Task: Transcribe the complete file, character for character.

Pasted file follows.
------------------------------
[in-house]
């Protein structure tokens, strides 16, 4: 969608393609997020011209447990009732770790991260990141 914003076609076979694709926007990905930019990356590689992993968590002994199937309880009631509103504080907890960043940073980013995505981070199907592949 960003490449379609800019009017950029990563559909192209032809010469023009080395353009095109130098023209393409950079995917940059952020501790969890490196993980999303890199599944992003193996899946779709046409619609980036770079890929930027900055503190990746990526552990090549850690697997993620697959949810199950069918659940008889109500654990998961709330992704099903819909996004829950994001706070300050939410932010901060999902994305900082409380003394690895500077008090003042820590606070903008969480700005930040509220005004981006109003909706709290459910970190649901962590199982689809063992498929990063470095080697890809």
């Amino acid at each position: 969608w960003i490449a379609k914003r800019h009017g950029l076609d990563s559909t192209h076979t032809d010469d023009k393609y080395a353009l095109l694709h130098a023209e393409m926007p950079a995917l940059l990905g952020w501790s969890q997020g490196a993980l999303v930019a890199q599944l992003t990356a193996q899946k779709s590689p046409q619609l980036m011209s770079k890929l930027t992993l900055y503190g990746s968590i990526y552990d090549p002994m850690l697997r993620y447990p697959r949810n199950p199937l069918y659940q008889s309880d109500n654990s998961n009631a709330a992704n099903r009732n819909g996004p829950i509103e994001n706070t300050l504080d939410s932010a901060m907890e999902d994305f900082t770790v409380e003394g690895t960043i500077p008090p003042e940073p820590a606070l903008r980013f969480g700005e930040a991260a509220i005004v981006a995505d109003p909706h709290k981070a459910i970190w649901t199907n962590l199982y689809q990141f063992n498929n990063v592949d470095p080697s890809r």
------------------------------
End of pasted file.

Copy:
[in-house]
């Protein structure tokens, strides 16, 4: 969608393609997020011209447990009732770790991260990141 914003076609076979694709926007990905930019990356590689992993968590002994199937309880009631509103504080907890960043940073980013995505981070199907592949 960003490449379609800019009017950029990563559909192209032809010469023009080395353009095109130098023209393409950079995917940059952020501790969890490196993980999303890199599944992003193996899946779709046409619609980036770079890929930027900055503190990746990526552990090549850690697997993620697959949810199950069918659940008889109500654990998961709330992704099903819909996004829950994001706070300050939410932010901060999902994305900082409380003394690895500077008090003042820590606070903008969480700005930040509220005004981006109003909706709290459910970190649901962590199982689809063992498929990063470095080697890809």
């Amino acid at each position: 969608w960003i490449a379609k914003r800019h009017g950029l076609d990563s559909t192209h076979t032809d010469d023009k393609y080395a353009l095109l694709h130098a023209e393409m926007p950079a995917l940059l990905g952020w501790s969890q997020g490196a993980l999303v930019a890199q599944l992003t990356a193996q899946k779709s590689p046409q619609l980036m011209s770079k890929l930027t992993l900055y503190g990746s968590i990526y552990d090549p002994m850690l697997r993620y447990p697959r949810n199950p199937l069918y659940q008889s309880d109500n654990s998961n009631a709330a992704n099903r009732n819909g996004p829950i509103e994001n706070t300050l504080d939410s932010a901060m907890e999902d994305f900082t770790v409380e003394g690895t960043i500077p008090p003042e940073p820590a606070l903008r980013f969480g700005e930040a991260a509220i005004v981006a995505d109003p909706h709290k981070a459910i970190w649901t199907n962590l199982y689809q990141f063992n498929n990063v592949d470095p080697s890809r």